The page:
Gone Girl


Gone Girl is one of the year’s best films. Unexpectedly strong performances from the leads Ben Affleck and Rosamund Pike are the centerpiece of the latest from consistently adept storyteller, director David Fincher.

Gillian Flynn adapted her own massively successful novel into a screenplay that reveals plot points gradually while giving shape and form to the complex personalities of Nick Dunne (Affleck) and his wife Amy (Pike).

Nick and Amy live in the river town of North Carthage, Missouri. (The film was shot on location in Cape Girardeau.) They moved from New York to Nick’s hometown to be with his mother as she faced breast cancer. Nick co-owns a bar in the town with his twin sister Margo (Carrie Coon).

On their anniversary, Amy disappears. Police find clues—including signs of a struggle–in the couples’ home, but no body. Because the home is a crime scene, Nick moves in with Margo. As often happens when a wife disappears, speculation about the husband’s guilt spreads. In Gone Girl, it ignites discussion on a Nancy Grace type TV show.

As the investigation proceeds, detective Boney (Kim Dickens) plays by the book to build a case but her sidekick officer Gilpin (Patrick Fugit) is eager to arrest Nick. When public opinion turns against him, Nick brings in attorney Tanner Bolt (Tyler Perry) to advise him. Meanwhile, as the search continues, Amy’s old boyfriend Desi (Neil Patrick Harris) moves from the background to the foreground.

Among the supporting cast, Coon and Perry are strongest. Dickens delivers her dialogue in a truly authentic Southern accent. Harris is low key and coolly straightforward, almost distractingly so.

Apart from being a police procedural that causes a viewer to wonder about the outcome, Gone Girl paints a telling picture of a troubled marriage. Both husband and wife are shown to have character flaws. Their courtship and the early days of their marriage are shown via flashback. Amy’s diary entries, which she reads in voiceover, provide the audience with her takes on married life.

The soundtrack from Trent Reznor and Atticus Ross is genius. Early on, the sounds are ethereal, dreamily romantic. But as things get serious, the music turns darker.

Clearly, Fincher has not only assembled talented individuals on and off camera, but also has obtained supreme efforts from all involved. The result is an excellent movie which, despite its nearly 2-and-a-half hour run time, never drags. See it and be careful what you say afterward. No spoilers.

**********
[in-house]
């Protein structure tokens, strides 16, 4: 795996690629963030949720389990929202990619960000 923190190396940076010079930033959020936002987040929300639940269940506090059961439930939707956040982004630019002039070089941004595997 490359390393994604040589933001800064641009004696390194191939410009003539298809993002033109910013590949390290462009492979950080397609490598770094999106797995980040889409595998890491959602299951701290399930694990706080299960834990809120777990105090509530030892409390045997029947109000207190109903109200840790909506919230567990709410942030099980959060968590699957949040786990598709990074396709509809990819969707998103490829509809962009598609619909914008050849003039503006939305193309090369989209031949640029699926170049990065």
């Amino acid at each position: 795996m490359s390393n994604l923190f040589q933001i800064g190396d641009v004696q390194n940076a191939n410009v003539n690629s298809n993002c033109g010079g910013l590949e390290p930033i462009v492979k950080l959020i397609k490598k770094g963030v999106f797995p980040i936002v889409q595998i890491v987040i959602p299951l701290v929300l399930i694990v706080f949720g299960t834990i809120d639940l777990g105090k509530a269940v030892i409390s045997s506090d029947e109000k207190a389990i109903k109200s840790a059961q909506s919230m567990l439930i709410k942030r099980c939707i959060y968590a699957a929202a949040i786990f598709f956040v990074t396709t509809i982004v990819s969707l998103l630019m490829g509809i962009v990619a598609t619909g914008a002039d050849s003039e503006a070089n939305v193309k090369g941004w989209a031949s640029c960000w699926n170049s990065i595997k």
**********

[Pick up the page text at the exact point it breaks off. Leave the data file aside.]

“The Girl with the Dragon Tattoo”—(A Piercing Performance)

It’s not necessary to have read the book to appreciate this movie and this compelling character, Lisbeth Salander.

The acting, the story and the story telling are good. But it is the title character that dominates this film. Her look, her attitude, her intelligence, her sexuality all combine to demand your attention when she is on screen. When she is not on screen, you wonder what her next scene will reveal.

Sure, most of the credit for the character goes to the novelist, but let’s stand up and applaud actress Rooney Mara for bringing life to Lisbeth. This character is a woman who has serious emotional baggage. She takes computer hacking to a new level. She has multiple piercings. She has a stoic, almost blank, disposition. She rides a fast motorcycle. She is a complex individual.

Daniel Craig plays Mikael Blomkvist, an investigative journalist in Sweden who is hired to solve a decades-old family mystery. Mikael himself has been the subject of a background check by Lisbeth. He is impressed that she knows “more about me than my best friends” and brings her aboard to help figure out what happened on that day in 1966 when 16-year-old Harriet vanished.

Christopher Plummer is the family patriarch who gives Mikael the job. Native Swede Stellan Skarsgard plays Harriet’s brother, a key figure in the story. As the pieces of the puzzle are put together, Mikael and Lisbeth learn about other family members and their sometimes peculiar back stories.

The movie has a grit and meanness that can be unnerving. Sex is one thing; violence is another. When the two are combined here, the brutality is disturbing. Be warned: a couple of the scenes are intense.

The Girl with the Dragon Tattoo is the first of a trilogy. Thanks to director David Fincher and screenwriter Steven Zaillian for not leaving a cliffhanger to set up the second film. It’s not necessary, because the character of Lisbeth and the incredible performance by Rooney Mara that will bring you (and me) back for more in 2013.